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A Fulfilling Career with IHH Healthcare Malaysia’s Management Associate Programme

Posted on 2021-03-27 11:27:00

Kuhananthan Nanthakumar shares his experience working with the organization as a Management Associate.

Kuhananthan Nanthakumar holds an honours degree in Mechanical Engineering and MSc in Engineering Management from Anglia Ruskin University. He is currently very happy working with IHH Healthcare Malaysia under its Management Associate Programme (MAP), an 18-month programme wherein associates will receive on-the-job training through departmental rotations in a hospital within IHH Healthcare Malaysia’s network of 16 hospitals consisting of Prince Court Medical Centre, Pantai and Gleneagles hospitals. Amongst other objectives, this programme provides an opportunity to gain a robust understanding of hospital operations through action-based learning at hospital level projects – which is exactly what Kuhananthan is excited about! He tells us why.

Tell us about your first day as a Management Associate.
Walking into a hospital as a staff instead of as a patient or visitor was a whole new experience for me. Understandably, I was nervous. The first person I met was an executive from the Housekeeping Department, a very bubbly character who welcomed me with a warm smile as I approached her for directions to the HR department. I could not have felt more welcomed on my first day. Through this encounter, I realised how a mere smile can make someone’s day. During my walkabout on that very first day, I saw many vibrant faces of the hospital’s employees exhilarated and smiling with a readiness to assist. This gave me a sense of excitement with something to look forward to every day.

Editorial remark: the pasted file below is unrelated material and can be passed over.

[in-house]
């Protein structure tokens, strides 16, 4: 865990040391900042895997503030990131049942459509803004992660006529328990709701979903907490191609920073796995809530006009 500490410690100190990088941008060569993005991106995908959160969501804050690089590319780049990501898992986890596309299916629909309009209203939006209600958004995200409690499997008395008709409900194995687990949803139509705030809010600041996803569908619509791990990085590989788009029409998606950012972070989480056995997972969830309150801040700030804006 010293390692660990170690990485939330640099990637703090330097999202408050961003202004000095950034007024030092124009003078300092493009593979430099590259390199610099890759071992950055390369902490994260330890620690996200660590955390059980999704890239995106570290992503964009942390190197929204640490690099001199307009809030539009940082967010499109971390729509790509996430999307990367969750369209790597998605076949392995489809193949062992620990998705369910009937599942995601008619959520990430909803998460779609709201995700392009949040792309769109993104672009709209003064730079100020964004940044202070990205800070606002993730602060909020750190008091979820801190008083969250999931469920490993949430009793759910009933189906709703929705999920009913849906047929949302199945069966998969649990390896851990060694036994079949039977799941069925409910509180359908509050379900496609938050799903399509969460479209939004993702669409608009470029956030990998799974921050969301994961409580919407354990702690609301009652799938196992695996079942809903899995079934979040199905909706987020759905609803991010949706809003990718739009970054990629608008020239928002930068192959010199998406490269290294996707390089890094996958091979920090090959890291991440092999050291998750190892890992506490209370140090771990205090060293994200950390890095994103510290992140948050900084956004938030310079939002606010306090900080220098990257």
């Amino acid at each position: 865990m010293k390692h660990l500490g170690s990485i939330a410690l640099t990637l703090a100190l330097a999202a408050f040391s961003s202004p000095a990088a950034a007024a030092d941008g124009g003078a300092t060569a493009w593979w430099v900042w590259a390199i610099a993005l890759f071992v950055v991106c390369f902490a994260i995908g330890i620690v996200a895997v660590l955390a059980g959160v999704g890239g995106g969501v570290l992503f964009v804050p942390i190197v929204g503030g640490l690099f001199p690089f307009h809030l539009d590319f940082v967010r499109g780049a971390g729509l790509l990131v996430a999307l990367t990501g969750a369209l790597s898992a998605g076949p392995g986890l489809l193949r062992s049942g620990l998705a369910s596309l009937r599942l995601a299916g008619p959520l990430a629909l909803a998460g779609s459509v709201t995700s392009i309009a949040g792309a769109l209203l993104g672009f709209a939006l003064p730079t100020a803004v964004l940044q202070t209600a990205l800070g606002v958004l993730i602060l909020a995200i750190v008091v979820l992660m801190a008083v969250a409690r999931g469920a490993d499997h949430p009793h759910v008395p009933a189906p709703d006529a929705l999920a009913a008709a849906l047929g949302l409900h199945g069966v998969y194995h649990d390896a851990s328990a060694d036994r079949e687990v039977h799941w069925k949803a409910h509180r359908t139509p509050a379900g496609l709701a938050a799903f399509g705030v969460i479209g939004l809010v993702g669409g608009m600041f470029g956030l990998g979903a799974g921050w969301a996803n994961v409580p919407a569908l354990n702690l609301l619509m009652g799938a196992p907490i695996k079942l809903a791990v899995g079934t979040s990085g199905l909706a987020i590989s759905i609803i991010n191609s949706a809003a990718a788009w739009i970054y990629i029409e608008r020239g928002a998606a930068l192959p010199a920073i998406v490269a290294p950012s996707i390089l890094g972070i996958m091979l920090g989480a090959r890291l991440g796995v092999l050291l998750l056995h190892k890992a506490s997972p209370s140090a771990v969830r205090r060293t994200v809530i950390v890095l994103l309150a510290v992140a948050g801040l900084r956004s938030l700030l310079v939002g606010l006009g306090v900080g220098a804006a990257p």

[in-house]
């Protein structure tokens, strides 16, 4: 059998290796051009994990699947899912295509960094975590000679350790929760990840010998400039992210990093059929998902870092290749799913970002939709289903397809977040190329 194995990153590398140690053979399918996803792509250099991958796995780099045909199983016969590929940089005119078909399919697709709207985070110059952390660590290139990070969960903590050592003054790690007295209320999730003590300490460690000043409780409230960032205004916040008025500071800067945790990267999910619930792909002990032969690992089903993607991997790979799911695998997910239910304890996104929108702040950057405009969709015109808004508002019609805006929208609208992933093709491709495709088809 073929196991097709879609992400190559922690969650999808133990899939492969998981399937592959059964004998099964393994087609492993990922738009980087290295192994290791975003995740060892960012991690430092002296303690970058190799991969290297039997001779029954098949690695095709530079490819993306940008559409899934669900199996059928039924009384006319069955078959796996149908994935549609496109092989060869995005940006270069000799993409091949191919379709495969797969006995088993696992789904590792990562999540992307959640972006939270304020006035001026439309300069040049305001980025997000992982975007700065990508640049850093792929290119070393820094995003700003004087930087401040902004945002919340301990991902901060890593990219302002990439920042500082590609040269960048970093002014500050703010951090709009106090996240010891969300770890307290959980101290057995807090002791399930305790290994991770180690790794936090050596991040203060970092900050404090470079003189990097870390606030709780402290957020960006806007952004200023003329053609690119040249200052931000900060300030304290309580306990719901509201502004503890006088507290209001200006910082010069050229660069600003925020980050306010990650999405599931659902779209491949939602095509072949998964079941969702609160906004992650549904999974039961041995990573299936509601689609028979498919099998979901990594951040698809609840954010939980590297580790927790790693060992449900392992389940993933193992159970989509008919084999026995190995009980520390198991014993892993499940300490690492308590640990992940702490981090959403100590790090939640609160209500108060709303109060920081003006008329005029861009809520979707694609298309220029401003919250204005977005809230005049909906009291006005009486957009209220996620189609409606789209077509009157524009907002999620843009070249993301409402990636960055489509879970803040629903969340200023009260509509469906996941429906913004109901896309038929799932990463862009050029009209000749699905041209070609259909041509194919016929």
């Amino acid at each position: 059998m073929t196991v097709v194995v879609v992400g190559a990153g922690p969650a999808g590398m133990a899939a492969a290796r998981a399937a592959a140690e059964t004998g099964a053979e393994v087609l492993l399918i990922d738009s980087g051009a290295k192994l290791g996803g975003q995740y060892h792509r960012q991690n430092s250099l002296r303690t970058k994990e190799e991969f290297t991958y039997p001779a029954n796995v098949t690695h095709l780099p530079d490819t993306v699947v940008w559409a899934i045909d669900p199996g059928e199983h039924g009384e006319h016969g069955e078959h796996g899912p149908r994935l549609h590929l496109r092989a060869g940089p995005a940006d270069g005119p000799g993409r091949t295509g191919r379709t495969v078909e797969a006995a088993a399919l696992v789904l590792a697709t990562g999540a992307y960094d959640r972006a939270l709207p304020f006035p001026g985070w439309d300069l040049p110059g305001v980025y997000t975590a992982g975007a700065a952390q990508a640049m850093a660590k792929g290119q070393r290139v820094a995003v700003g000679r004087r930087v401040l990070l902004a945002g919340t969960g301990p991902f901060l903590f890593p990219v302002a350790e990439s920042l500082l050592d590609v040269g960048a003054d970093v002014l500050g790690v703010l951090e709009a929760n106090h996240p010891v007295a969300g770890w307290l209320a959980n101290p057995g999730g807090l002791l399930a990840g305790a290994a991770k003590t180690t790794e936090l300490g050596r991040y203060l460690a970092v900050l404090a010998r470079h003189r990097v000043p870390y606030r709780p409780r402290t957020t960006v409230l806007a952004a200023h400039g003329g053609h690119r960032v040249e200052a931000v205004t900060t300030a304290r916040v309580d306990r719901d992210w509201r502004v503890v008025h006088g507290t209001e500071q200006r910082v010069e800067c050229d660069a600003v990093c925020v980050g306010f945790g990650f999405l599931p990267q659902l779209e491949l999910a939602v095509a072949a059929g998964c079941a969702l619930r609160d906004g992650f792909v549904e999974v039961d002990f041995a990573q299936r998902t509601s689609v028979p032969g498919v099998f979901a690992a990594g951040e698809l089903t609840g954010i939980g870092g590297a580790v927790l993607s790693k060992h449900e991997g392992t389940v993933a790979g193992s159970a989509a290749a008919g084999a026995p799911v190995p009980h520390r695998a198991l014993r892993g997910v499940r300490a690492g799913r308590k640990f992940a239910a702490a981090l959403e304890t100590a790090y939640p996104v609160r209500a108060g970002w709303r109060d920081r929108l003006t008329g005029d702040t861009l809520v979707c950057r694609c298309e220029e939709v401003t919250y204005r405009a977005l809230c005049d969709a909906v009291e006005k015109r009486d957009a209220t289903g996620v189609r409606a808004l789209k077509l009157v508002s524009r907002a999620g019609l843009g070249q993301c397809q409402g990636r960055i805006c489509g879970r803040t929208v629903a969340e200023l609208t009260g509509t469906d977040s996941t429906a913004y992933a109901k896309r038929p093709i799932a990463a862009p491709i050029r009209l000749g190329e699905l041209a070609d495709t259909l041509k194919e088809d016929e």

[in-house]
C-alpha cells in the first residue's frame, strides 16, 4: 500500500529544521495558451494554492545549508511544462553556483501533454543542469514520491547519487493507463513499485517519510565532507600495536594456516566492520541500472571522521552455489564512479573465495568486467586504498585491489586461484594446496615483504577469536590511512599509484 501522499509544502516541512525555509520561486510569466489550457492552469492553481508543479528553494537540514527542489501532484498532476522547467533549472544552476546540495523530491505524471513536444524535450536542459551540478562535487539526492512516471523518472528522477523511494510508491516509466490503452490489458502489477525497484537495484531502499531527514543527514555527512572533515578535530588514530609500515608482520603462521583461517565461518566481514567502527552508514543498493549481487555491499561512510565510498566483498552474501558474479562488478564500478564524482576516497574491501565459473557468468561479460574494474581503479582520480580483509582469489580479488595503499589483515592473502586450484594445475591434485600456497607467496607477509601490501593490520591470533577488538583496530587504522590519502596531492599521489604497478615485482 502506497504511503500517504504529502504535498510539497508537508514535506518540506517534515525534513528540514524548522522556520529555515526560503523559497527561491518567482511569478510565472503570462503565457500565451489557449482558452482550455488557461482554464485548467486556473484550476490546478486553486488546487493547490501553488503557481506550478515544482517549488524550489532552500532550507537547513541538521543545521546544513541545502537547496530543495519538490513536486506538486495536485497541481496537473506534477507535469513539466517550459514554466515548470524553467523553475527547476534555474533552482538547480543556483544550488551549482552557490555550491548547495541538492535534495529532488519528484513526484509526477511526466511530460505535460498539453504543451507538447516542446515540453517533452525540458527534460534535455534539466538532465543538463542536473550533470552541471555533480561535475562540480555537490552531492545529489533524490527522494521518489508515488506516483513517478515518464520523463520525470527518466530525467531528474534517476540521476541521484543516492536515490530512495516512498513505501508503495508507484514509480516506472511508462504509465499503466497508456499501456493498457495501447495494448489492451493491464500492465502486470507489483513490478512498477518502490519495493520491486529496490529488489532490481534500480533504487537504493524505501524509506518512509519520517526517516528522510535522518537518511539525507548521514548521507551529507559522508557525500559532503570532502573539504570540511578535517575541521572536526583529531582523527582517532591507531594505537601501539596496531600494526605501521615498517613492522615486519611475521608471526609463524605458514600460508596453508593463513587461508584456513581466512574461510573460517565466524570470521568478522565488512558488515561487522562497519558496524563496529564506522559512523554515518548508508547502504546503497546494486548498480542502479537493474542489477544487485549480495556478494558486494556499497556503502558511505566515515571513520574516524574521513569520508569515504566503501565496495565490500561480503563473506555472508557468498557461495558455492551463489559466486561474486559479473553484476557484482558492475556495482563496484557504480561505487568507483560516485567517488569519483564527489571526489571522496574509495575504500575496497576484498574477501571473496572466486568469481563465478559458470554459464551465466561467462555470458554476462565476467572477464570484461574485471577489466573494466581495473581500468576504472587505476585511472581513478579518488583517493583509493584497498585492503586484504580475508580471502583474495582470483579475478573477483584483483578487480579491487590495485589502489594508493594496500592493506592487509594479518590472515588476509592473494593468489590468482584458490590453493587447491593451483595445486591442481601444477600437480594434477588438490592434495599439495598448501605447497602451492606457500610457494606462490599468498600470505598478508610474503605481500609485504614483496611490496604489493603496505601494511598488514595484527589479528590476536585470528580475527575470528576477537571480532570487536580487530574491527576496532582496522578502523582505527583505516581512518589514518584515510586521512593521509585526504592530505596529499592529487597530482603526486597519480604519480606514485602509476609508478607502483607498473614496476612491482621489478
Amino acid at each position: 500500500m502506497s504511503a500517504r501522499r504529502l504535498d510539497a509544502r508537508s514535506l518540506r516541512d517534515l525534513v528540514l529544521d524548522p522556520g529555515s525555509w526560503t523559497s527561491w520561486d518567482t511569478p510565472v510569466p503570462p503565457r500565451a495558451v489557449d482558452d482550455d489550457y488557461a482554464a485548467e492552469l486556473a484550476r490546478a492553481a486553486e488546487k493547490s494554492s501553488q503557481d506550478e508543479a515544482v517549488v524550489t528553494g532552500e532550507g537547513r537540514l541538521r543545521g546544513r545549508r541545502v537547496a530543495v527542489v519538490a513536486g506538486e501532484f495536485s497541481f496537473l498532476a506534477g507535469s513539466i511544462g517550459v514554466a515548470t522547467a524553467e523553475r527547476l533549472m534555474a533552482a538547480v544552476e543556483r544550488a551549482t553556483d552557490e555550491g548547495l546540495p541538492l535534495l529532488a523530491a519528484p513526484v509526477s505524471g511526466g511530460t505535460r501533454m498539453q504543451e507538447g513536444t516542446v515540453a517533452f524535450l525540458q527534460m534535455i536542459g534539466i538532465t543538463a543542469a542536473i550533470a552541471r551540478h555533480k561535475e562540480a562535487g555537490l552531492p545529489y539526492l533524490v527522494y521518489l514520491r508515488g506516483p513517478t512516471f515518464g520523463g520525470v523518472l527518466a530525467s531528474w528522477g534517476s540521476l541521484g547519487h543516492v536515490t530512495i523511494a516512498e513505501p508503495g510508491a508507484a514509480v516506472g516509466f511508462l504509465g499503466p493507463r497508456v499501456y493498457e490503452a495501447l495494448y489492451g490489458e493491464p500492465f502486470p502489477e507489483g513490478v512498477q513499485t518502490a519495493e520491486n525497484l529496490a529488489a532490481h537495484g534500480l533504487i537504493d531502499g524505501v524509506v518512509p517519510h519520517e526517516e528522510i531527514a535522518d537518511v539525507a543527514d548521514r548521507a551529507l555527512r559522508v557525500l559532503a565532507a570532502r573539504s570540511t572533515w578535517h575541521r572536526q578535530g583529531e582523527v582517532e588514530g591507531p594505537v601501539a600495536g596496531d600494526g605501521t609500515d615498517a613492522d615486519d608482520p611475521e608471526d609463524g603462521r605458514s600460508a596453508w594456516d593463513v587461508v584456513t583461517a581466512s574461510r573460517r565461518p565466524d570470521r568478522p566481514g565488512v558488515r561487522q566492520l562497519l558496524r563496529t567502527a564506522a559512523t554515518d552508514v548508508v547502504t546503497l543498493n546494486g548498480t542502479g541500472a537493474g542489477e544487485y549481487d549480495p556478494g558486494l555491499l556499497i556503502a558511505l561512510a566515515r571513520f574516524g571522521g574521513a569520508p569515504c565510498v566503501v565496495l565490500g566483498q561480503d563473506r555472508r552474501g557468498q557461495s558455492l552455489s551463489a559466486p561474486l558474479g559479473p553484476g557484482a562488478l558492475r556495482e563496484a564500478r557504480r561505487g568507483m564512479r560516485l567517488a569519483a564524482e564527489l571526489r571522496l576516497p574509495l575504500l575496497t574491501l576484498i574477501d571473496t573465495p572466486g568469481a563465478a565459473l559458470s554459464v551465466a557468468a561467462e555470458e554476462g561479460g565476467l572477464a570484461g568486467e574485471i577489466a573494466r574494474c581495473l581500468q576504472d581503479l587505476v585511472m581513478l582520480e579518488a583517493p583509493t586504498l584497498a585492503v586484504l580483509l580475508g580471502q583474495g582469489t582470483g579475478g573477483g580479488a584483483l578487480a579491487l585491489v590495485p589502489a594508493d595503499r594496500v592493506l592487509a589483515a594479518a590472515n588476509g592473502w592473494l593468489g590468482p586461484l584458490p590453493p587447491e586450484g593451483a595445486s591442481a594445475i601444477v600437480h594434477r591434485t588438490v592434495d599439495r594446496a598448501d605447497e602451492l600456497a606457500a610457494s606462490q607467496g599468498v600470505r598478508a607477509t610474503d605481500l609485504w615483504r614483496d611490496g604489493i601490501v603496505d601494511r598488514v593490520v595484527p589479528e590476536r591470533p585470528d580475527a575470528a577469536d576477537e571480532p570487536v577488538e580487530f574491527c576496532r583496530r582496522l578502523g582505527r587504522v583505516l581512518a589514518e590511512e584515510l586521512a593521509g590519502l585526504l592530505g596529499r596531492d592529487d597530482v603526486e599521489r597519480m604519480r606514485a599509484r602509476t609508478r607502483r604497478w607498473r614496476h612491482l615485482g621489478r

What are three of your favourite highlights as a Management Associate.
The first would be during my attachment with the Engineering Department. I was given the opportunity to really explore the hospital as a whole and see things in a different light from an internal point of view. I also got to learn where things went and how they work. For example, I was exposed to the Chiller, Cooling Tower, and other sorts of machines that were essentially what the hospital ran on. This experience was very valuable as it was pivotal to my understanding of the role the Engineering Department plays in the hospital. I realised that the knowledge I gained back when I was studying mostly only covered the technical and theoretical aspects of it. Now, I firmly believe that practical exposure is highly valuable.

The second highlight would be during my attachment to the Business Office/Front Desk. A patient had approached me regarding the delay of being taken to the room after completing the admission paperwork. He relayed his displeasure at having to wait and I presumed he was probably bearing a lot of pain. It came to me as a bit of a shock as I had someone suddenly approach me that way. This was when I learnt how important it is to listen attentively and be able to provide the appropriate feedback to the patient without further upsetting them. This taught me that patient care plays a major role in healthcare, right from the very beginning when a patient steps foot into the hospital. Through this encounter, I have a clearer understanding of one of IHH Healthcare’s five Core Values, which is Patients First.

The third would be during my attachment with the Nursing Department. The most valuable highlight for me, someone equipped with an engineering background, was learning about and gaining exposure to nursing. I was able to witness a code blue call and watched first-hand as nurses saved a patient's life and how they worked together as a team to respond to the call. The experience of witnessing someone's life being saved right in front of my eyes is truly a memorable one. I also valued the moments where I got to speak to patients, listening to them share stories about their lives, why they were being admitted, and just about their general wellbeing. Through this, I learnt that trust is the cornerstone of all our relationships with our patients.

By Kuhananthan Nanthakumar

This article was published on 2021-03-27 06:00:00

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